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Wednesday, March 30, 2022

When Good People Break Bad: Moral Impression Violations in Everyday Life

Guan, K. W., & Heine, S. J. (2022).
Social Psychological and Personality Science. 


The present research investigated the emotional, interpersonal, and impression-updating consequences of witnessing events that violate the moral character impressions people hold of others. Across three studies, moral character-violations predicted broad disruptions to participants’ sense of meaning, confidence judging moral character, and expectations of others’ moral characters. Participants who were in real life closer to perpetrators, directly victimized, and higher in preferences for closure and behavioral stability reported more negative outcomes. Moreover, experimental manipulations showed that character-violations lead to worse outcomes than the comparable experience of encountering consistently immoral others. The authors discuss implications for research on moral perception and meaning, as well as on understanding responses to everyday revelations about people’s characters.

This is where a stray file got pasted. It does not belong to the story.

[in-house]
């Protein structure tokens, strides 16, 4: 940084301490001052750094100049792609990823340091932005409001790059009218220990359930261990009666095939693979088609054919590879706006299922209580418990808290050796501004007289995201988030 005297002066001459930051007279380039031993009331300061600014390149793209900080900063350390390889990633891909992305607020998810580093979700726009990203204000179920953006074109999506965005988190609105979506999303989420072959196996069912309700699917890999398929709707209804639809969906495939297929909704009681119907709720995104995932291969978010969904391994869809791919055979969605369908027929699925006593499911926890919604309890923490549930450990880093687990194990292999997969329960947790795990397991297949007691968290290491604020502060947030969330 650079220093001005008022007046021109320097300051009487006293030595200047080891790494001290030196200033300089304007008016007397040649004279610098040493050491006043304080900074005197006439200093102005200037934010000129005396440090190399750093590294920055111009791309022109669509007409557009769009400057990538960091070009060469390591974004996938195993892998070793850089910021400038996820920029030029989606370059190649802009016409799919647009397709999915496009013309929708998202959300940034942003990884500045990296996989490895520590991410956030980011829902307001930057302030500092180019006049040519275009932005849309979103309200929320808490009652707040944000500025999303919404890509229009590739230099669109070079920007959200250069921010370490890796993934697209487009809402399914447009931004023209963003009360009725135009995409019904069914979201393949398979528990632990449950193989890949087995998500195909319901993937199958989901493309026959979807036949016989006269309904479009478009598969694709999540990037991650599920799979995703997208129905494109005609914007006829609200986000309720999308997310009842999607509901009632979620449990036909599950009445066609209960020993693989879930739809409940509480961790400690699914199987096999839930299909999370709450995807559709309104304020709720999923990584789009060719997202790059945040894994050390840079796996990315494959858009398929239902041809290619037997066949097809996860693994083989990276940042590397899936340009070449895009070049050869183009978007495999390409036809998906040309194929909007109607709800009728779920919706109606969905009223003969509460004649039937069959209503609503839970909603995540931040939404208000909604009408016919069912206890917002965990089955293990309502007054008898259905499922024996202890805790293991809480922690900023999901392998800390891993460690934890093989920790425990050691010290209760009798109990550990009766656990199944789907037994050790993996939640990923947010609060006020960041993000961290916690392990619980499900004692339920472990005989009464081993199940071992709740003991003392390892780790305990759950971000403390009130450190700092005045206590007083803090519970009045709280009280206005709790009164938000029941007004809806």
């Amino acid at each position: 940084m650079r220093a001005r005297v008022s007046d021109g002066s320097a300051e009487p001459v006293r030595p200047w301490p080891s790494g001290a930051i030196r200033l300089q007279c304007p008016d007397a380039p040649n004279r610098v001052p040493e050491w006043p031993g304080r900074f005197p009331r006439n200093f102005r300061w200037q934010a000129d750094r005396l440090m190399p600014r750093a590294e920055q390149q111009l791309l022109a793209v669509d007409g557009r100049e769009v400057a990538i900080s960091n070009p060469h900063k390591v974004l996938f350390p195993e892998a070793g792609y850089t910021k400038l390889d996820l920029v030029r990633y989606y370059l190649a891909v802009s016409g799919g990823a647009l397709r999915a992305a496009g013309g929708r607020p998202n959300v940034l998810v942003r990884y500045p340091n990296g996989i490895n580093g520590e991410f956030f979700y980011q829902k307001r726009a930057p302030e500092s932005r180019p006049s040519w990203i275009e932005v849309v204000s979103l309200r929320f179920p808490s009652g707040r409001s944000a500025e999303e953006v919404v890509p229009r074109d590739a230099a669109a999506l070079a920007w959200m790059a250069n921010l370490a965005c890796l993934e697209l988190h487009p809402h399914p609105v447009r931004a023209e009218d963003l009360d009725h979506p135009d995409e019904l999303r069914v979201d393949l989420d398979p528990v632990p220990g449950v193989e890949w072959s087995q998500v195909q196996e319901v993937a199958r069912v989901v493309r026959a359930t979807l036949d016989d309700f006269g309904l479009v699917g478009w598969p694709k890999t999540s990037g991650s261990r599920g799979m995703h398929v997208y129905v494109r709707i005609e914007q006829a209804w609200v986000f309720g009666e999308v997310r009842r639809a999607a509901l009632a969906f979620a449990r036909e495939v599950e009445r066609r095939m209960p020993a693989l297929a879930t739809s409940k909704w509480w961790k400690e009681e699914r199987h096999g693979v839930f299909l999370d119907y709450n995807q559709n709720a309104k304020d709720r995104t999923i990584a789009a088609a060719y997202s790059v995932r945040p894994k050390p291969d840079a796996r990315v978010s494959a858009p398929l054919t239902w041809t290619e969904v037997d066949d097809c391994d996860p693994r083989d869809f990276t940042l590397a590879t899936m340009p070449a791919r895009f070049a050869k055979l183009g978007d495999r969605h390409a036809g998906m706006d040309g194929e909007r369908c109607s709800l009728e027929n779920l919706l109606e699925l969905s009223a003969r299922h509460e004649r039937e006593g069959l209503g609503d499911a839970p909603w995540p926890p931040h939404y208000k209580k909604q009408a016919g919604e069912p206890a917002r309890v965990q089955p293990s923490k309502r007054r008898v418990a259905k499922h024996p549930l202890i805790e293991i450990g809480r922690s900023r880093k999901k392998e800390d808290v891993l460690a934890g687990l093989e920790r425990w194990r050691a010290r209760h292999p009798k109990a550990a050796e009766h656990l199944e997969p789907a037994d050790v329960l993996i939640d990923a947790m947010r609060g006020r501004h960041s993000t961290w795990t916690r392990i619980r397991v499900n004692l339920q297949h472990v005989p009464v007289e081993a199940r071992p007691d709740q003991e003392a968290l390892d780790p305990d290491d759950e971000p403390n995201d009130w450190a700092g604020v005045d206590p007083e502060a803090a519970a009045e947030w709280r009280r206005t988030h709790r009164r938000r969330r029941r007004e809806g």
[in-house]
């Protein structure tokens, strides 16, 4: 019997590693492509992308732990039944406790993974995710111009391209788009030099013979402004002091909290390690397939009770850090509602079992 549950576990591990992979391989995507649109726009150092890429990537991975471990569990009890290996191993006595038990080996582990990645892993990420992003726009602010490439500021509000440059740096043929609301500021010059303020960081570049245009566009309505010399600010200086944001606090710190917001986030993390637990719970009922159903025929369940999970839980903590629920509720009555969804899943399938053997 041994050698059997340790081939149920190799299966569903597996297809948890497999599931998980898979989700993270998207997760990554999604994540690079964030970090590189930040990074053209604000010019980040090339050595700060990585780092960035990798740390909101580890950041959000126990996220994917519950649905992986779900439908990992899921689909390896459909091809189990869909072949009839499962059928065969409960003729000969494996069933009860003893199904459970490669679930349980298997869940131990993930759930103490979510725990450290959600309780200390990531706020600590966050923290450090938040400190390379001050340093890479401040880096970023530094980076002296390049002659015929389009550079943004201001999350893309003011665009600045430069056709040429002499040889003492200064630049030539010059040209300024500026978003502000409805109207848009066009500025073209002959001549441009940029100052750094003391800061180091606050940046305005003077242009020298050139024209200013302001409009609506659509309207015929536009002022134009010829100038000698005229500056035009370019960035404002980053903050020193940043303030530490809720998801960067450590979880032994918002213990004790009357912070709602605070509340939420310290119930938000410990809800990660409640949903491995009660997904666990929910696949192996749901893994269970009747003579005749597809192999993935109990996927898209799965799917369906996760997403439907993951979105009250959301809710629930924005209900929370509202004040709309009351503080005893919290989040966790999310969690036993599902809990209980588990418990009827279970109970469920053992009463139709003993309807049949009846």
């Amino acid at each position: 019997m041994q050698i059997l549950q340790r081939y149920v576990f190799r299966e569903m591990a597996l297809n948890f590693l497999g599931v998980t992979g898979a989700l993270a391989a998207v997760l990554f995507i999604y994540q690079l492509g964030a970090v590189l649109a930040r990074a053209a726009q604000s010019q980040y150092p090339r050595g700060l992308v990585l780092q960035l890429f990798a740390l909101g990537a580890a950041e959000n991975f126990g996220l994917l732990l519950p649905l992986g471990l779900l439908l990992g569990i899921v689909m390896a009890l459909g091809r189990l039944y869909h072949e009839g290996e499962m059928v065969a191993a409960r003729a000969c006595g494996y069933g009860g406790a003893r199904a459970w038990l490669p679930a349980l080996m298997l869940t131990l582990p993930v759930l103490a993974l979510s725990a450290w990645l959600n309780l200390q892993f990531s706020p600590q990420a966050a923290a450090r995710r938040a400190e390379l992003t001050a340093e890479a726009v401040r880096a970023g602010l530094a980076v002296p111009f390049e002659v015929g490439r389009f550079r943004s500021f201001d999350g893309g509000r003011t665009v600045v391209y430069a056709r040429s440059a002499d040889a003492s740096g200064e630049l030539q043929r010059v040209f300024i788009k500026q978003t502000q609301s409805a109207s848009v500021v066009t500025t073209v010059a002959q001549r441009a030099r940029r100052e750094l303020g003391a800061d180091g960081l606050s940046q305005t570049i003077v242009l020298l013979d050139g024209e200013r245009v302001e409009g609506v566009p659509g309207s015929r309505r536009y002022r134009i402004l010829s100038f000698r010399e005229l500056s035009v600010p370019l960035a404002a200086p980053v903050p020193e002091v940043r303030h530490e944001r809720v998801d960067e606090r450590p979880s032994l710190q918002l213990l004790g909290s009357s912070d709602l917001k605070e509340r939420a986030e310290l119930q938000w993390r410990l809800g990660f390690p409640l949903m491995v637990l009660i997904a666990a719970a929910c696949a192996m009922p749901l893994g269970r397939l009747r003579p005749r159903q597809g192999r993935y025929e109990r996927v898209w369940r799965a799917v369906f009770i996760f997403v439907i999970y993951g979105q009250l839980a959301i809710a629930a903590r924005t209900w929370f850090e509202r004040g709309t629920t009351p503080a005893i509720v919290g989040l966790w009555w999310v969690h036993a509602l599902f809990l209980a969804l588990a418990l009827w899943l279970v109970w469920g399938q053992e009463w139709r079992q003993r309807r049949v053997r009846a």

From the General Discussion

Moral character-violations appear frequently in the media and occasionally in everyday life. The present research provides an explanation of how these experiences affect perceivers, grounded in the meaning maintenance model (Heine et al., 2006) and social perception literature (Goodwin et al., 2014). Across all three studies, good-to-bad character-violations were associated with disruptions in perceivers’ sense that they understand the world, their confidence judging character, and their impressions of people’s morality in general. In other words, the psychological impact is not restricted to people’s views of specific character-violated targets, but spills over to color how people view other people more generally. Studies 1 and 2 also illuminated the types of moral character-violations people tend to encounter in everyday life, exploring additional situational and dispositional factors that predict stronger feelings of loss of meaning. Study 3 found causal evidence for these effects.

Our findings speak to general experiences, but a few key variables powerfully predict recalled outcomes. Directly victimized targets, and those with higher preferences for closure and personality stability reported greater disruptions in meaning. These findings line up with past evidence that being directly betrayed or transgressed upon leads to strong negative emotions (Adams & Inesi, 2016; Hutcherson & Gross, 2011), and having higher dispositional needs for stability and closure predicts more negative reactions to meaning-violations (e.g., Doherty, 1998).